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Vive la différence!

Why did "condescension" become a pejorative term?

March 1st, 2014


The poor word has had a hard time of it. Once a proud descriptor, whether as noun, adjective, or verb, it has dwindled to a mere gibe. What had previously signified a praiseworthy act now means a rude, even a detestable, one.

The Oxford English Dictionary locates the derivation of “concescend” in the Latin roots meaning to “go down with.” As a verb, it lists two principal meanings: “to stoop voluntarily and graciously,” and “to depart from the privileges of superiority by a voluntary submission; to sink willingly to equal terms with inferiours.” As a noun, we have the delightfully worded “voluntary abnegation for the nonce of the privileges of a superior; affability to one’s inferiors, with courteous disregard of rank or position.”

This is the denotation; the connotation is quite different. In Roget, “condescend” is listed under “878. Pride.” “Condescendence” and “condescension” are grouped with “self-esteem,” “self-respect,” “self-importance,” “vanity,” and “haughtiness.” Nothing very “gracious” or “affable” here. As a verb it is listed alongside “act proudly,” “deign,” “stoop,” “look down one’s nose,” “strut,” “swagger,” and “show off.” As an adjective, with “dignified,” “noble,” “imposing,” and “stilted.” Like its cousin “patronizing,” “condescending” has taken on an almost entirely negative flavor.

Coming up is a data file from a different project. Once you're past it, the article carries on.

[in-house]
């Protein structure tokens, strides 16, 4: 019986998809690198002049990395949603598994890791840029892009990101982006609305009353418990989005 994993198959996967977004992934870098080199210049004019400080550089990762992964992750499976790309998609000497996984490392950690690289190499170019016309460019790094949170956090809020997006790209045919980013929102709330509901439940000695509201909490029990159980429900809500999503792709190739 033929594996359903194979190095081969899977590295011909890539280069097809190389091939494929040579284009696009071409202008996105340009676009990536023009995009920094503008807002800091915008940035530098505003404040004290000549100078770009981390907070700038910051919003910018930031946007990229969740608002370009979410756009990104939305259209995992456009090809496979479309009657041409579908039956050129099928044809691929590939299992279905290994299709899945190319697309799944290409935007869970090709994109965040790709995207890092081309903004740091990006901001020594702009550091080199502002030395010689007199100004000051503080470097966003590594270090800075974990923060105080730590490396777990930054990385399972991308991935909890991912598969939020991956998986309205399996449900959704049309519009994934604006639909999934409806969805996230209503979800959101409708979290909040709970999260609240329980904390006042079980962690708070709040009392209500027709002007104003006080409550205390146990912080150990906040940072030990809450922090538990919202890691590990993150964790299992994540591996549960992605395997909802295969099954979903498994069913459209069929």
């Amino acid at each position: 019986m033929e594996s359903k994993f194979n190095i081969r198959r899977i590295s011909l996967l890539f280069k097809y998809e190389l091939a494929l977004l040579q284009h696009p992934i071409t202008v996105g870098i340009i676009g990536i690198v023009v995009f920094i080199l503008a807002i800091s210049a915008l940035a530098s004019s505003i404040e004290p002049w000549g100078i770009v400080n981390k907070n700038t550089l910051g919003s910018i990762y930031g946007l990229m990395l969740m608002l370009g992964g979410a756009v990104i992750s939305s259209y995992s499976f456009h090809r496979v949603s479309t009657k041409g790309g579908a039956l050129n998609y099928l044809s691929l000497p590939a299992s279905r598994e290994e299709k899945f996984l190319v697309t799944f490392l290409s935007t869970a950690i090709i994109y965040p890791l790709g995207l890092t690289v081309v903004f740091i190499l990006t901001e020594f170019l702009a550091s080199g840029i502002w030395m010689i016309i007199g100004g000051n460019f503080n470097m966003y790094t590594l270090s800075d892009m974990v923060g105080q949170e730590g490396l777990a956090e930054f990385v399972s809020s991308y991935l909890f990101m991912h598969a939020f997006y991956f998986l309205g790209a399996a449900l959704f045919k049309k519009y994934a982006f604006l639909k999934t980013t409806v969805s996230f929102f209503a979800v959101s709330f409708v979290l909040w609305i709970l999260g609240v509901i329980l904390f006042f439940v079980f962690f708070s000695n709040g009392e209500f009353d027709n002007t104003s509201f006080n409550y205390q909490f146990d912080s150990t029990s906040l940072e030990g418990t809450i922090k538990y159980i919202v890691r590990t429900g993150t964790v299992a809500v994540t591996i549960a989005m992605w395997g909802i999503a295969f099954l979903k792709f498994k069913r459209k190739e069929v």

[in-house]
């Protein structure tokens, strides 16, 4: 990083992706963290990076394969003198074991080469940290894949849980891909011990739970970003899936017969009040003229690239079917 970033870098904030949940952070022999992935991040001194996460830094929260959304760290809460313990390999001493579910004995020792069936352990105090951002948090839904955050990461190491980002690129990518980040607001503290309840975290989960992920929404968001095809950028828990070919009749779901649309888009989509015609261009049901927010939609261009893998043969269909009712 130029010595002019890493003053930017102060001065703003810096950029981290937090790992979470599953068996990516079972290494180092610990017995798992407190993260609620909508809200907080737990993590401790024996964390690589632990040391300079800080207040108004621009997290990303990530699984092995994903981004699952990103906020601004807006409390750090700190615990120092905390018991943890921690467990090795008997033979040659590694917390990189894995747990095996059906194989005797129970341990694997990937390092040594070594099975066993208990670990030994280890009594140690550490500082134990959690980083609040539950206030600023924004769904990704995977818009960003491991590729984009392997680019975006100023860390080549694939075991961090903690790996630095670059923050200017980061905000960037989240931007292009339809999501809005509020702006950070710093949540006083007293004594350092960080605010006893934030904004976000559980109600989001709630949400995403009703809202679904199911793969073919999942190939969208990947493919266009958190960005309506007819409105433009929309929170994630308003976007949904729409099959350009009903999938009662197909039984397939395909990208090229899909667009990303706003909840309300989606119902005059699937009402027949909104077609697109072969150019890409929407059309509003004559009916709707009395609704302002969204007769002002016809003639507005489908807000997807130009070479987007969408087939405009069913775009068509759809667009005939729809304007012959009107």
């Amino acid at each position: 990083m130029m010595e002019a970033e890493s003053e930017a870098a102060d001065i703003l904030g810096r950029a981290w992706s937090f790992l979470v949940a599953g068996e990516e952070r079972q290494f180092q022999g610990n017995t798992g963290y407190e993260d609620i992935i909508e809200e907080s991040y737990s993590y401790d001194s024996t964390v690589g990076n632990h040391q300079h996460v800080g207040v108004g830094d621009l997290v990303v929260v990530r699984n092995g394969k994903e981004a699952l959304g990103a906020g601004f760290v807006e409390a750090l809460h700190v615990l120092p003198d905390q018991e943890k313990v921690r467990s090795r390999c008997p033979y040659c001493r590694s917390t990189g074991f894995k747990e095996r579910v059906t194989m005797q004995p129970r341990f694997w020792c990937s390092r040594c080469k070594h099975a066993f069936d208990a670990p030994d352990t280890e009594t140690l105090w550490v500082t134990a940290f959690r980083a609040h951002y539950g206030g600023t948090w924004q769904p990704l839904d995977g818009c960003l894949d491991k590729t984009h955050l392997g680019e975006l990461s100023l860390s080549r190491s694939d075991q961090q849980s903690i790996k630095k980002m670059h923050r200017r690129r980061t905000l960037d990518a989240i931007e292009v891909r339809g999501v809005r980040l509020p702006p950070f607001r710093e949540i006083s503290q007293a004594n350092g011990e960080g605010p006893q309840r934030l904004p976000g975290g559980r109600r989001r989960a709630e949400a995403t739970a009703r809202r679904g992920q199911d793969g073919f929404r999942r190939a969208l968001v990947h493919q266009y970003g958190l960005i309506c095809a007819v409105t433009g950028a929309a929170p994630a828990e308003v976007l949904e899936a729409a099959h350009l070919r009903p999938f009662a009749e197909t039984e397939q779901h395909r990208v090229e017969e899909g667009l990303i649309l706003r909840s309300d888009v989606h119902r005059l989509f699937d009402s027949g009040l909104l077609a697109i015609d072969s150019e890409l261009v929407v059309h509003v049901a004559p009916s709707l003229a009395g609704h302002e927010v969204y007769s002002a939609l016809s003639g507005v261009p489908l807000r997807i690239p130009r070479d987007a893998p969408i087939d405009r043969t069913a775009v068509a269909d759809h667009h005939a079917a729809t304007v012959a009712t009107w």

The terms that annoy some well-meaning people in the OED’s definitions are “superior,” “inferiour,” “rank,” and “position,” precisely the words that denote differences among us. Our post-Sixties posture of “political correctness” [sic] discourages us from thinking in hierarchies. The intellectually deficient individual is no longer “disabled,” merely “differently abled.” Whole ranges of people are labled “special,” requiring “special education,” rather than more specifically categorized. Merely to hint that some people may in fact be stupid, thick, or not playing with a full deck is to risk being ostracized or, at best, accused of being “mean.” The bell curve is out, out, out! Even simple categories of human characteristics, along with hierarchies, are impermissible. No more fatsos (they have weight-related diseases), loudmouths (they’re bipolar and forgot their meds), string beans (bulemia), or goofballs (ADHD).

Blame it on democracy. Once you endow everyone with equal rights, you are more than halfway obliged to imagine that all people have equal abilities, simply by virtue of being human beings. So the mentally retarded person gets to vote and to run his own life as if he were capable of these things. The deranged person is permitted to remain at large despite his danger to himself and others. All people are deemed equally responsible in handling firearms.

But we cannot wish away human differences — inherent differences, hard-wired, as they say, in our bodies and minds — by pretending that they can be entirely effaced by hard work or proper training. In our schools, this airy-fairy attitude takes the form of good grades for all, graduation for all, and, rather than education, self-esteem in every academic setting. This is disingenuous in the highest degree and sinks to outright hypocrisy once the poor youngsters are thrust into the so-called “real” world, a world without misguided, well-meaning “teachers” to hold their little hands.